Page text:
HALLSTATT, a market-place of Austria, in Upper Austria, 67 m.
The Hallstatt cemeteries contained weapons and ornaments from the Bronze age, through the period of transition, up to the fully-developed Iron age.
Deep); the Hallstatter-see or Lake of Hallstatt (1629 ft.
116) they comprised as many as 112 different tribes, and from the remains discovered in the tombs at Hallstatt, La Tene and other places, they appear to have been fairly civilized.
In Brandenburg, Lusatia, Silesia, Posen and Saxony, where there was no strong Bronze age tradition, Hallstatt influence is very noticeable.
The culture of the Homeric Achaeans corresponds to a large extent with that of the early Iron Age of the upper Danube (Hallstatt) and to the early Iron Age of upper Italy (Villanova).
Important deposits of rocksalt occur in the Keuper at Berchtesgaden, in the Bavarian Alps; at Hall in Tirol and at Hallein, Hallstatt, Ischl and Aussee in the Salzkammergut in Austria.
These graves have been further examined since the war, and have yielded material which is said to connect with Thessaly and Hallstatt (S.
The salt mine of Hallstatt, which is one of the oldest in existence, was rediscovered in the 14th century.
Everywhere else the change from iron weapons to bronze is immediate, but at Hallstatt iron is seen gradually superseding bronze, first for ornament, then for edging cutting instruments, then replacing fully the old bronze types, and finally taking new forms of its own.
There can be no doubt that the use of iron first developed in the Hallstatt area, and that thence it spread southwards into Italy, Greece, the Aegean, Egypt and Asia, and northwards and westwards in Europe.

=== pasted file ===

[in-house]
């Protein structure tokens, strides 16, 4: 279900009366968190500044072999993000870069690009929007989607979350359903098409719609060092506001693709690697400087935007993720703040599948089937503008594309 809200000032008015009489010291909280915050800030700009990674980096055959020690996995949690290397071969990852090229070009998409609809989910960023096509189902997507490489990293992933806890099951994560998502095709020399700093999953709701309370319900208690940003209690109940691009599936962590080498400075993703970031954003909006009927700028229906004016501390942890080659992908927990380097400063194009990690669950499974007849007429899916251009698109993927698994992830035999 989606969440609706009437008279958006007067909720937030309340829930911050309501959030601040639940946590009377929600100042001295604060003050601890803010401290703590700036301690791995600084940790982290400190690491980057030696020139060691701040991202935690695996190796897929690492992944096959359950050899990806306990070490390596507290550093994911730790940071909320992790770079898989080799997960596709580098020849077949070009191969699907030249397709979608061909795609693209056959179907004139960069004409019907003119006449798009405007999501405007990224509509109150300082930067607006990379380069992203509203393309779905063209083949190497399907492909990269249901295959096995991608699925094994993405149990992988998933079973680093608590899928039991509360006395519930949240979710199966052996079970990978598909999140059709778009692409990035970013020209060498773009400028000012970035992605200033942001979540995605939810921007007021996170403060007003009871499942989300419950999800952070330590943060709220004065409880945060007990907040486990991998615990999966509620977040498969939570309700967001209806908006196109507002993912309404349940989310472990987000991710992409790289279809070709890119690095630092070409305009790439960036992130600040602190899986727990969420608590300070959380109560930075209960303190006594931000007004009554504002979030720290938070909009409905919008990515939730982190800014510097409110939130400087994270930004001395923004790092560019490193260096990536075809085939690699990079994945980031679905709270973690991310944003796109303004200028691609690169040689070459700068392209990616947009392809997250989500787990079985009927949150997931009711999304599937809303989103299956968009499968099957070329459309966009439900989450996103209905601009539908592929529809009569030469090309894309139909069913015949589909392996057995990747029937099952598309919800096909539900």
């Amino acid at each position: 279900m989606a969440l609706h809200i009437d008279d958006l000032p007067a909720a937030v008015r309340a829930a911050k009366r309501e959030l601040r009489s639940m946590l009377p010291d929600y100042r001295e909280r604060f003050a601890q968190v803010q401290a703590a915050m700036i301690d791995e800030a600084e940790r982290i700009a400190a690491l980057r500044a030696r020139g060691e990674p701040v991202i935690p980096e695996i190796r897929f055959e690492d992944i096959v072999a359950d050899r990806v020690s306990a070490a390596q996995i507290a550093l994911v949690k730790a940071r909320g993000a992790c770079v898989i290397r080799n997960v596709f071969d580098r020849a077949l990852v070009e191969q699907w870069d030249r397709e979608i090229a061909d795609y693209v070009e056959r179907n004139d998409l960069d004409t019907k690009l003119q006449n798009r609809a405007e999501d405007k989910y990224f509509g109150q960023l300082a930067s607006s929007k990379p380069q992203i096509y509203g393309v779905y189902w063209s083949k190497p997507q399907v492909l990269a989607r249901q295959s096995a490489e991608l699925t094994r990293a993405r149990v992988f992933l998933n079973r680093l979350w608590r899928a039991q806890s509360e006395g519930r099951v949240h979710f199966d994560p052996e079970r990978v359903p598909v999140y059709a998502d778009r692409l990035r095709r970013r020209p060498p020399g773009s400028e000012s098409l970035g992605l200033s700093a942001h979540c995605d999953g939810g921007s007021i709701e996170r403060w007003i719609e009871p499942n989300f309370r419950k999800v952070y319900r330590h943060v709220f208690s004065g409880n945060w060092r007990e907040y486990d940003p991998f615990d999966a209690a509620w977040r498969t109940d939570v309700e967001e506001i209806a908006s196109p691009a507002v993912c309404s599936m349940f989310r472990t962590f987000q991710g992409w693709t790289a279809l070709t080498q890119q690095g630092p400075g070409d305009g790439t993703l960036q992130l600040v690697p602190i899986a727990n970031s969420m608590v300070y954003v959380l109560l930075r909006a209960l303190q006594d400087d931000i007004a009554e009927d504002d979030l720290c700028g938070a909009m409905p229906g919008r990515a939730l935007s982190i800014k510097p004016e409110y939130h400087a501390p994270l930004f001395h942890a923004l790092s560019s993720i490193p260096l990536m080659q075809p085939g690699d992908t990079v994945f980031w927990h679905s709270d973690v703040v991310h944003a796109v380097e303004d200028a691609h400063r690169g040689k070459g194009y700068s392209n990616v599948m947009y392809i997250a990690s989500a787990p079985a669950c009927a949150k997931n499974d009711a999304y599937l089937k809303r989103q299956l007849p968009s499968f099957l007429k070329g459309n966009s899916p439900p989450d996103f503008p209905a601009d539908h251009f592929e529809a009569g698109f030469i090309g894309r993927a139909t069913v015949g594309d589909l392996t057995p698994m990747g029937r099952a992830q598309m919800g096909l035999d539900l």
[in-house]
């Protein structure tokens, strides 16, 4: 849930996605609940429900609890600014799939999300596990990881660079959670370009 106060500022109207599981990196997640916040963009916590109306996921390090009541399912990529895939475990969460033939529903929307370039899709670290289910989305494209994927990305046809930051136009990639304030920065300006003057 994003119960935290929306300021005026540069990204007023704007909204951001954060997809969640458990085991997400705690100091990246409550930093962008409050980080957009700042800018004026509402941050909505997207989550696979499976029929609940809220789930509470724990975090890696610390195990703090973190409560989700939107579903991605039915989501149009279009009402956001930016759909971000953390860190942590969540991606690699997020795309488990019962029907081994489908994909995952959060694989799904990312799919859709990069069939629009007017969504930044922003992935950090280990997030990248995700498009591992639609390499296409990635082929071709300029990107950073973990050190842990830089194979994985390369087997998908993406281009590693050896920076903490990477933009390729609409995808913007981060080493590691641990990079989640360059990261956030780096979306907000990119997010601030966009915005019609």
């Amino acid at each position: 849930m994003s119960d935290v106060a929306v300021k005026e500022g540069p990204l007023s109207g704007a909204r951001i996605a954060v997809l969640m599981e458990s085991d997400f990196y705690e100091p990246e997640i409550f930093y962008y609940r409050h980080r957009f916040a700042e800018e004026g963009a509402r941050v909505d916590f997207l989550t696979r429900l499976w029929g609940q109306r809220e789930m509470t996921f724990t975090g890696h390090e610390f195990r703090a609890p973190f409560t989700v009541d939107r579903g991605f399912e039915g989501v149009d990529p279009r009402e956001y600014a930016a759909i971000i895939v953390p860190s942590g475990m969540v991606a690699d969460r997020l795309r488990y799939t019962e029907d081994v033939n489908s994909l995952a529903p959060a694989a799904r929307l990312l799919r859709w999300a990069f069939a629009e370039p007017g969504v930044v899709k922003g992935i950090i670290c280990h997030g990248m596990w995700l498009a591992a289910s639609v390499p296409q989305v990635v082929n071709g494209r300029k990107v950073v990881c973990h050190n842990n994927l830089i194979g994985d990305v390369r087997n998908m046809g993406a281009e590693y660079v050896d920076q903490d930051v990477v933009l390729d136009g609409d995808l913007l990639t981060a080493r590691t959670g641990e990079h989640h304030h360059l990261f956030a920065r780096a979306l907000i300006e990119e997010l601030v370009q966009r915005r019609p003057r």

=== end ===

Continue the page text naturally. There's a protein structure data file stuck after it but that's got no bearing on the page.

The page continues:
The graves at Hallstatt were partly inhumation partly cremation; they contained swords, daggers, spears, javelins, axes, helmets, bosses and plates of shields and hauberks, brooches, various forms of jewelry, amber and glass beads, many of the objects being decorated with animals and geometrical designs.
Greaves were found at Glasinatz and Jezerin, though not at Hallstatt; two helmets were found at Hallstatt and others in Bosnia; broad bronze belts were numerous, adorned in repousse with beast and geometric ornament.
Brooches are found in great numbers, both those derived from the primitive safety-pin ("Peschiera" type) and the "spectacle" or "Hallstatt" type found all down the Balkans and in Greece.
But as they are found in the late Bronze Age and early Iron Age, the early iron culture of Hallstatt must have originated long before 1350 B.C., a conclusion in accord with the absence of silver at Hallstatt itself.
See Baron von Sacken, Das Grabfeld von Hallstatt; Bertrand and S.
It is not unlikely that, as tradition states, there were incursions of Celts from central Gaul into Ireland during the general Celtic unrest in the 6th century B.C. It is certain that at a later period invaders from the continent, bringing with them the later Iron Age culture, commonly called La Tene, which had succeeded that of Hallstatt, had settled in Ireland.
Archaeological researches, particularly in the cemeteries of Hallstatt, less than 40 m.
The capital of the district is Gmunden, and other places of importance are Ischl, Hallstatt and Ebensee (7656), which are important salt-mining centres.
From Hallstatt, were the most famous iron mines of antiquity, which produced the Noric iron and Noric swords so prized and dreaded by the Romans (Pliny, Hist.